carpent0r
Potential
April 14, 2022 8:33 am

From a public-facing perspective, AI has been a big fail for internet technology companies (in my humble opinion). Let me explain my thinking. A lot of unicorns and exciting new businesses big up their proprietary technology that uses machine learning / artificial intelligence to provide a better user experience.

you talked about social media, so let’s start there. How often does social media get it wrong in their recommendations? YouTube, when I’ve told you countless times that I’m not interested in certain content, stop showing me that content dammit! Your algo should be taking notice of my preferences, but you can’t get it right even when I slap you on the face with it. It’s like you’re trying to shove it down my throat, hoping that I’ll eventually come round.

A couple of weeks ago my account was restricted on LinkedIn. I had to upload my passport to regain access. What exactly happened with your AI that flagged me as a fake user after being on your platform for over 10 years? I know another guy who had the same problem but when he uploaded his passport, which was legit by the way, he’s now permanently banned. Not quite sure why the LinkedIn AI thought he was sus.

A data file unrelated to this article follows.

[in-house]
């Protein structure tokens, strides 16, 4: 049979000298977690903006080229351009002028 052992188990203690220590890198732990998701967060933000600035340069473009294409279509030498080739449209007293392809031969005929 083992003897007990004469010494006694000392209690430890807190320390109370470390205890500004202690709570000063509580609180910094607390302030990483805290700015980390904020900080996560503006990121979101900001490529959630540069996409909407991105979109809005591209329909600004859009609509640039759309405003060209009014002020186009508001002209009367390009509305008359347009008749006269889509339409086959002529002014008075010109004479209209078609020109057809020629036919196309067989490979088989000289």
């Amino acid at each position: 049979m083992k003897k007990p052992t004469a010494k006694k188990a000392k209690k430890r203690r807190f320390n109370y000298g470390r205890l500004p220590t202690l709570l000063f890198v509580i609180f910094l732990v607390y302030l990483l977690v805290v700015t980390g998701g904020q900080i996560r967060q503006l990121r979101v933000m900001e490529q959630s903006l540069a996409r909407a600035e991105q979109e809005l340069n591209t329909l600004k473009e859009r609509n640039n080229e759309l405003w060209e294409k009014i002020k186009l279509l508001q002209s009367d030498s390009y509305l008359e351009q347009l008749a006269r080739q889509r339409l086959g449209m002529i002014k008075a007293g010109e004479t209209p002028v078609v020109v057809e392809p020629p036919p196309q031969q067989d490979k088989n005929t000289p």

This isn’t limited to social by any stretch. Let’s move on to dating apps. Why does every dating app claim to have some proprietary tech that is better able to hone in on my preferences? It’s the usual spiel of having a greater chance of finding a connection with the app because it uses AI to show profiles to people who are more likely to match. Some profiles have options to set your preferences. I’m giving you my preferences on a plate, Hinge! So stop showing me people that I’m unlikely to match with. These companies are worth a lot of money on the premise that they have tech that facilitates matches. But their tech sucks! Their algo gets it wrong the majority of the time.